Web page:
The prevalence of heart failure is increasing worldwide because of the aging population and a rising trend of risk factors for heart disease — such as diabetes, obesity and hypertension. Heart failure is a major cause of death and disability in the world and remains the most frequent cause of hospitalization for patients over 65 years old. An essential step in preventing heart failure is to first accurately identify individuals at high-risk.

Traditional risk factors such as high blood pressure still remain important clinical guides but we are now seeing more cases of heart failure develop in individuals who do not have any specific high risk diseases. Therefore, this research will try to determine more accurate methods of detecting heart failure risk using biomarkers leveraging the latest technology.

This project will evaluate data from 30,000 patients from 10 countries. Emory investigators will work with the National Institutes of Aging-funded Health Aging and Body Composition Study, to assess the value of this approach among 3,000 elderly individuals in the U.S.

HOMAGE will also lead a clinical trial to look for novel treatments of heart failure that can be targeted specifically to those patients at risk.

This research has the potential to benefit thousands of individuals in the U.S. and researchers at Emory are very excited to work with colleagues across Europe in this trans-Atlantic collaboration.

About Dr. Javed Butler
Professor of Medicine, Emory University School of Medicine
Director of Heart Failure Research at Emory

After completing medical school from Aga Khan University in Karachi, Pakistan, Dr. Butler did his residency and chief residency at Yale University, Masters in Public Health from Harvard University, and cardiology fellowship including transplant training at Vanderbilt University. Before moving to Emory University, he was the director for the Heart and Heart-Lung Transplant programs at Vanderbilt University. He also has done special cardiac imaging training at the Massachusetts General Hospital. He is on the Editorial Board for the Journal of the American College of Cardiology, Journal of Cardiac Failure, American Heart Journal and Congestive Heart Failure. He served on the American College of Cardiology Committee on Heart Failure and Transplantation. He is board certified in Cardiology, Internal Medicine, and Nuclear Cardiology. Currently he serves as the Deputy Chief Science Advisor for the American Heart Association. While also heavily involved in research and clinical care at Emory. Dr. Butler’s research focuses primarily on the disease progression, outcomes, and prognosis determination in patients with heart failure, with special emphasis on patients undergoing cardiac transplantation and left ventricular assist device placement. He has published many original research articles in multiple peer reviewed journals. He serves on the national board, events committee, and steering committees of several multicenter clinical trials. Dr. Butler is involved in the evaluation and management of all aspects of patients with heart failure including cardiac transplantation and left ventricular assist devices. He is also involved in the cardiac CT program at Emory University.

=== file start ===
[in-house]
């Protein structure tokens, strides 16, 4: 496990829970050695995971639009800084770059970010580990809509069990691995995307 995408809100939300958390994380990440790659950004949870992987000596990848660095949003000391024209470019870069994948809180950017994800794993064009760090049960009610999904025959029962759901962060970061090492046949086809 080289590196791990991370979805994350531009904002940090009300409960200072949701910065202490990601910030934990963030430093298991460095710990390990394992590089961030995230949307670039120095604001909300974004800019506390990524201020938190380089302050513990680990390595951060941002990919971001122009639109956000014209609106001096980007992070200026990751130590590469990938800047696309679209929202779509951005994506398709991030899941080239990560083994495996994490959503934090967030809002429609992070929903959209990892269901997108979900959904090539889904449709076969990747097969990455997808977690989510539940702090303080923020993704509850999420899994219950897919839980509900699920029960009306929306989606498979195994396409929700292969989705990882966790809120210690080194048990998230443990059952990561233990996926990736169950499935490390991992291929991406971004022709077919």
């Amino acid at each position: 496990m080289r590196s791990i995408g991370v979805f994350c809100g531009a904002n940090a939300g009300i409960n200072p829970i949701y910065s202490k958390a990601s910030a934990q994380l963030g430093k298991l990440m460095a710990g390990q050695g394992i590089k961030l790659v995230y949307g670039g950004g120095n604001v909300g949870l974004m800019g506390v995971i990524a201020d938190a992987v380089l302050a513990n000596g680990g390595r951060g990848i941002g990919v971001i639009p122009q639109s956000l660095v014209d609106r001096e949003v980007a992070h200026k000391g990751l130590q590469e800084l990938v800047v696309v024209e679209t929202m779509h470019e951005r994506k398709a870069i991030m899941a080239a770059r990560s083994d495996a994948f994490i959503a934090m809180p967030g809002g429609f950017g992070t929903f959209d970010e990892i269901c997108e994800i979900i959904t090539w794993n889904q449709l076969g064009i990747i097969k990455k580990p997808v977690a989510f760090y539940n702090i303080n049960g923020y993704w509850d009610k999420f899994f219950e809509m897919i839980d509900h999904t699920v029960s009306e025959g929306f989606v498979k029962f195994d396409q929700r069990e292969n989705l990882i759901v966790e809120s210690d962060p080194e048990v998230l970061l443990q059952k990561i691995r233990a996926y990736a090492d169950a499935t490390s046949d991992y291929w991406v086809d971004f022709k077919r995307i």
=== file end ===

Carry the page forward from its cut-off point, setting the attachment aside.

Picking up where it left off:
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Heart Disease is the Number One Killer of Women – Take Action Now to Avoid Being a Statistic!

Many people consider heart disease to be a predominantly male-oriented condition. However, heart disease is the number one killer in women and affects one out of every three in the United States, according to the American Heart Association. Heart disease occurs when fatty build-up in your coronary arteries, called plaque, prevents blood flow that’s needed to provide oxygen to your heart.  When the blood flow that brings oxygen to the heart muscle is severely reduced, or completely cut off, a heart attack occurs.

“The scary thing is that heart attacks in females are more likely to be fatal than in men,” explains Farheen Shirazi, Cardiologist at the Emory Heart & Vascular Center at Johns Creek. “Far too often, women ignore the warning signs of a heart attack and do not seek immediate medical attention. As time elapses, the muscles of the heart weaken, causing severe or life-threatening damage.”